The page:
Biodiversity is the Key!
Over the last few months, Felixstowe’s Community Nature Reserve has welcomed more new members than ever before. In fact, if you add together all the new spaces which local people have created as part of our Community Nature Reserve, it’s more than an entire football pitch!
With so many new members, we’ve received lots of enthusiastic questions about the best ways to develop a wildlife-friendly garden, allotment or set of window boxes. We therefore offer the following plant list as a way of improving the biodiversity in your little green spaces.
The red autumn berries of this beautiful tree are much loved by all members of the thrush family. Our recommendation is the European Rowan Sorbus aucuparia.
It’s a deciduous shrub whose autumn berries will be greatly appreciated by many species of small bird. When its flowers are in bloom, the nectar will also be appreciated by butterflies and moths.
Birds love the berries, and insects adore its nectar. It’s an evergreen, so you can leave it to grow year after year. In its mature stages, Firethorn forms a dense hedge which is ideal as a home-security alternative to fences or walls.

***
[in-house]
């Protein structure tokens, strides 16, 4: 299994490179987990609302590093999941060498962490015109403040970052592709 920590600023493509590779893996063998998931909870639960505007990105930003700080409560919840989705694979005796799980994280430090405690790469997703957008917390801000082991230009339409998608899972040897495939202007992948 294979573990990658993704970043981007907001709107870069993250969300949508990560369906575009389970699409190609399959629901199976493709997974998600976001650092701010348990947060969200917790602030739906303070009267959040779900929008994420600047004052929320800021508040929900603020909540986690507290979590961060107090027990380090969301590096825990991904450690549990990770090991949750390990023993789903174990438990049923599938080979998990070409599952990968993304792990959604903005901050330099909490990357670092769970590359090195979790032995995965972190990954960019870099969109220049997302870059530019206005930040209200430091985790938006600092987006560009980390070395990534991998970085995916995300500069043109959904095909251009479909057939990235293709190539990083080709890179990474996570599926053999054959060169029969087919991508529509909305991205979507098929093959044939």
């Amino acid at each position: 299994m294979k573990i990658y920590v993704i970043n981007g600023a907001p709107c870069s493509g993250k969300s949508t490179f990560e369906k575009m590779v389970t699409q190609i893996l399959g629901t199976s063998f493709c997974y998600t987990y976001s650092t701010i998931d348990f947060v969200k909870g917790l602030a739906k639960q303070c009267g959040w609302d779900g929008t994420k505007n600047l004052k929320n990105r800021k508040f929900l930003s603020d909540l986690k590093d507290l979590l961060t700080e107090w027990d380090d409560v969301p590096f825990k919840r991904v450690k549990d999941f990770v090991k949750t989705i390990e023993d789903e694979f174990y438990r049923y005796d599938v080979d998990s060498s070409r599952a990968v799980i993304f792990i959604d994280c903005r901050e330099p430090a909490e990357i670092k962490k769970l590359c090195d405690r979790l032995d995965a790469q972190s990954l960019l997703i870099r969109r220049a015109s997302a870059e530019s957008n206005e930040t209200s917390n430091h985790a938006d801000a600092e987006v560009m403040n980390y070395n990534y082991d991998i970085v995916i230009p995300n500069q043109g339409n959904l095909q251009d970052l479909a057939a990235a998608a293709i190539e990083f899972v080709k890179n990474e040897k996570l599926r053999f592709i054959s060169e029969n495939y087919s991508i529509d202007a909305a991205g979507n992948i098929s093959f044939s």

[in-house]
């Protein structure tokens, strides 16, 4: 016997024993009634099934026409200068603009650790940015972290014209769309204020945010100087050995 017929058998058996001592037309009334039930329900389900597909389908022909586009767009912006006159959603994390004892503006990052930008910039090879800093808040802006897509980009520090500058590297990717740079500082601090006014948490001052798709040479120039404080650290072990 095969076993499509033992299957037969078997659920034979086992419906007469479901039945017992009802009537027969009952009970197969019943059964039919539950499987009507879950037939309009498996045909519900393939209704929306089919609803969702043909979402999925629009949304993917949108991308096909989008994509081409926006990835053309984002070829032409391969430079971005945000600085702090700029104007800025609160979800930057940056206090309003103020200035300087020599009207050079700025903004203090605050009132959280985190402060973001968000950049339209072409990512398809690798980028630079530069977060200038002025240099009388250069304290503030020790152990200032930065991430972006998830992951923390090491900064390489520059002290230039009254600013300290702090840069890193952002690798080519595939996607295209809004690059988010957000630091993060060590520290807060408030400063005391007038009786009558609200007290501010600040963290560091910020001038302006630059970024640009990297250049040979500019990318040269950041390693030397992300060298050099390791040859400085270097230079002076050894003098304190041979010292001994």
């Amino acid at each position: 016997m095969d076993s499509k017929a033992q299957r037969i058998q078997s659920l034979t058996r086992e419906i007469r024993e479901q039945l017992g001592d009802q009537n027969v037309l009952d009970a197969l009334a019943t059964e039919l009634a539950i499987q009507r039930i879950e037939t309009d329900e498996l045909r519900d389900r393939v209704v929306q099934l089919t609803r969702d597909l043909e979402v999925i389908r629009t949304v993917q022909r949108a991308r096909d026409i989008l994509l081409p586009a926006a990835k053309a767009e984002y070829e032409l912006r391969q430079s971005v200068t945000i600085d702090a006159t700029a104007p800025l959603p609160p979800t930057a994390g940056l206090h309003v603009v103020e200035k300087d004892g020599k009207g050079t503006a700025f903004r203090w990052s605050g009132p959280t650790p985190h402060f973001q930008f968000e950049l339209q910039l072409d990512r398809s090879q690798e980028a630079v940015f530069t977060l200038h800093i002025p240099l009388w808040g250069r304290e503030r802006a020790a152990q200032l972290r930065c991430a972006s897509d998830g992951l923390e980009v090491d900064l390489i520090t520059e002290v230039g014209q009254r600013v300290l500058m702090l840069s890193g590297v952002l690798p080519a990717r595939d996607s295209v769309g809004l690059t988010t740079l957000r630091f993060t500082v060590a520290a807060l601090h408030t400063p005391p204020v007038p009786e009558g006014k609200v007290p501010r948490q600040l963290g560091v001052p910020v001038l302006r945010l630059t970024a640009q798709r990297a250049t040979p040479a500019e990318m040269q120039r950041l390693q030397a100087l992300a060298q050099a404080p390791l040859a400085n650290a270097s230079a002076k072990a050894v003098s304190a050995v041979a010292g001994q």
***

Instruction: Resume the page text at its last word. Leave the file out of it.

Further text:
Plant the seeds in late summer right after the seed pods mature. However, you can also plant them in autumn or spring and still achieve good results. When they start to emerge, thin them out so the plants are no less than 12 inches (30 cm) apart. Bumblebees love foxgloves, and so do many other insects. And with insects, there will be birds to feed on them! Look for the name Digitalis.
These seeds are so tiny! There can be up to 170,000 Thyme seeds in only one ounce. For best results, plant the seeds into trays, and only plant the seedlings into your garden / allotment in early spring between 4 to 6 inches (10 to 15 cm) apart. Beetles and invertebrates love Thyme. Bees love their nectar!
For more information about the work of Felixstowe’s Community Nature Reserve, please visit our Facebook page: www.facebook.com/FelixstoweCommunityNatureReserve
Supplied by Dr Adrian Cooper